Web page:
How much work can one little chicken be? When Leora finds a chicken in her front yard, she imagines keeping it as a pet and gathering eggs for breakfast every morning. But her mother has a very different view. Following a Jewish law that says ”finders aren’t keepers,” Mrs. Bendosa is determined that the family should care for the chicken just until its rightful owner returns. Soon, however, one little chicken becomes a flock of chickens, a flock of chickens becomes two goats, two goats become a herd of goats…until—Oh! What a house!Elisa Kleven’s exquisitely detailed folk art brings Elka Weber’s humorous retelling of a traditional tale to life and promises to leave readers pondering the adage, “finders, keepers.”
Between two trees, high above grass and ground, Turtle, Bat, Octopus, Bird and Buck are sleeping in a hammock. Suddenly, Turtle opens his eyes. ‘Hey,’ he whispers. ‘Do you hear what I hear?'” Each animal’s imagination runs wild with what wild creature may be making the sound they all hear. Is it a giant turtle? Or a bird with a giant beak? Perhaps it is Bat-Tur-Octo-Bird- Buck. Luckily for the small animals, it isn’t any of these creatures. It is just their old friend Elephant who was out wandering around. The animals invite him to join them in the hammock and soon the wild imaginings about the night noises begin all over again.
On an ancient Greek island, an abandoned boy and girl were raised by two old farm couples. Daphnis peacefully tended his goats, and Chloe quietly cared for her sheep–until romance, pirates and destiny all intervened.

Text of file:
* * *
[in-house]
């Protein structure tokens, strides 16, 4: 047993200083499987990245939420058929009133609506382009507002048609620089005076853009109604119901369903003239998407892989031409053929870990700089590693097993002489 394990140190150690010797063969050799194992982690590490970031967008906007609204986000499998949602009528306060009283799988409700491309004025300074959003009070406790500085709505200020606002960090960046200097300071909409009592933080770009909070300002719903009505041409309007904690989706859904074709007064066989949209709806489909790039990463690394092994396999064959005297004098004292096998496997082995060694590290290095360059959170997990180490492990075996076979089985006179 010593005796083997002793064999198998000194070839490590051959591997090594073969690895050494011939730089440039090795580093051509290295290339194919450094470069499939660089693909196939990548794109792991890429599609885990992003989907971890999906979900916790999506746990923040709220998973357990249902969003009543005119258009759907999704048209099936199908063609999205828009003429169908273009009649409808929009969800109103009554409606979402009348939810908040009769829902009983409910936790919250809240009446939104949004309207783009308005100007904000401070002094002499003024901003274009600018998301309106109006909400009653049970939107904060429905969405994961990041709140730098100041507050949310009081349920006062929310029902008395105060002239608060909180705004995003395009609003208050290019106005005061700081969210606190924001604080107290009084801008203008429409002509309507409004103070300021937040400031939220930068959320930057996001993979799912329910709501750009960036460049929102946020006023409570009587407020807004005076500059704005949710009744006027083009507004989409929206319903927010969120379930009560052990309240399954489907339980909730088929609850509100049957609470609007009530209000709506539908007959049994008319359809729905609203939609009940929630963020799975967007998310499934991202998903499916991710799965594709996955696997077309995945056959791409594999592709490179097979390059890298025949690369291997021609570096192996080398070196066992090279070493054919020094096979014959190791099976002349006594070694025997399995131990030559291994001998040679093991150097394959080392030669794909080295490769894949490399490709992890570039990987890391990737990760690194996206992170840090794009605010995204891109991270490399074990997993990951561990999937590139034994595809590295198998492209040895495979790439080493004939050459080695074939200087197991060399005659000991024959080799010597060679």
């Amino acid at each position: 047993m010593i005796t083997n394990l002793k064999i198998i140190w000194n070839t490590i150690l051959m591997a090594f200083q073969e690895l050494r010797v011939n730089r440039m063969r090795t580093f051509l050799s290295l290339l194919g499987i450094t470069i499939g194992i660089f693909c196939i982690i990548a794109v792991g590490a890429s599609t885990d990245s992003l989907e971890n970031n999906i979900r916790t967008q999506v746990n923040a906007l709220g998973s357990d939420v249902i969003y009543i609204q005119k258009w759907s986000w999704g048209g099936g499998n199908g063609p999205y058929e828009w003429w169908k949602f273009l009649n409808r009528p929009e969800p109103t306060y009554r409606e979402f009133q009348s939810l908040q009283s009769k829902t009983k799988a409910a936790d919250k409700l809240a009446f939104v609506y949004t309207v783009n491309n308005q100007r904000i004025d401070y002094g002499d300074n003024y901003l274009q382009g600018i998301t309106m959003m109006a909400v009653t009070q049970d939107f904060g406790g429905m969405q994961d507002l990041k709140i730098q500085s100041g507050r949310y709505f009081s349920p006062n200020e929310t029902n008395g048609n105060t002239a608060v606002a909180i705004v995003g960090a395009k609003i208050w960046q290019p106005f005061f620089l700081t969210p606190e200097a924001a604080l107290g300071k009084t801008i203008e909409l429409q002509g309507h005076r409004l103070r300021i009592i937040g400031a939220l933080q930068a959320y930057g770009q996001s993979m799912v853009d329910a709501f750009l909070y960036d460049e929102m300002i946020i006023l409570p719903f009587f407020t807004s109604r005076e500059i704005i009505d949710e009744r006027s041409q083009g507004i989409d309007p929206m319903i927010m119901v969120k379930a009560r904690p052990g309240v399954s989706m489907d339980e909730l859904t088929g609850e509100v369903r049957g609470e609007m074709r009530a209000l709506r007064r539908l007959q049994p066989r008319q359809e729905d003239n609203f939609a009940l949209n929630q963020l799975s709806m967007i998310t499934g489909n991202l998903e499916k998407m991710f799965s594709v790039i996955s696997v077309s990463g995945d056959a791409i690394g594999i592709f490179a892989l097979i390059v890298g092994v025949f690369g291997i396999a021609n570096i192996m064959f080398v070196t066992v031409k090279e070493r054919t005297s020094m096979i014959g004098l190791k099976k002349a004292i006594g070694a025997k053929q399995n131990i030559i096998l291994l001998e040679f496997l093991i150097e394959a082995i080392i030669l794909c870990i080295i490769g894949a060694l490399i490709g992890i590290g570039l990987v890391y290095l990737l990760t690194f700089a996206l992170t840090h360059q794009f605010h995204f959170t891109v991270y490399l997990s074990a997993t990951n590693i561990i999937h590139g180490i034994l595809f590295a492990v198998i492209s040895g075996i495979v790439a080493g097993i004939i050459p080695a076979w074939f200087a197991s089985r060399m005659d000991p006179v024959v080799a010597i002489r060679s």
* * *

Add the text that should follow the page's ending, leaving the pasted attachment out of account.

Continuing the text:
This book retells the folktale about three billy goats who trick a troll that lives under a bridge.
Sister Shako, an old woman whose family was killed in a vendetta, lives with her goats in eastern Turkey. She asks for shelter from Dalokay’s father who was the landlord of the village. The young boy’s friendship with the old woman flourishes with daily visits.
One lonely farmer and his extraordinary goat seek the chance of a lifetime at the King Puck Festival.
Muhamad, a young Tuareg boy, sets out to prove himself by caring for his father’s goats alone overnight in the desert and finds his night enlived by a pregnant goat about to give birth, in a poetic look at the lives of the Tuareg people of the Sudan.
More than anything, Beatrice longs to be a schoolgirl. But in her small African village, only children who can afford uniforms and books can go to school. Beatrice knows that with six children to care for, her family is much too poor. But then Beatrice receives a wonderful gift from some people far away — a goat! Fat and sleek as a ripe mango, Mugisa (which means “luck”) gives milk that Beatrice can sell. With Mugisa’s help, it looks as if Beatrice’s dream may come true after all. Based on a true story about the work of Project Heifer.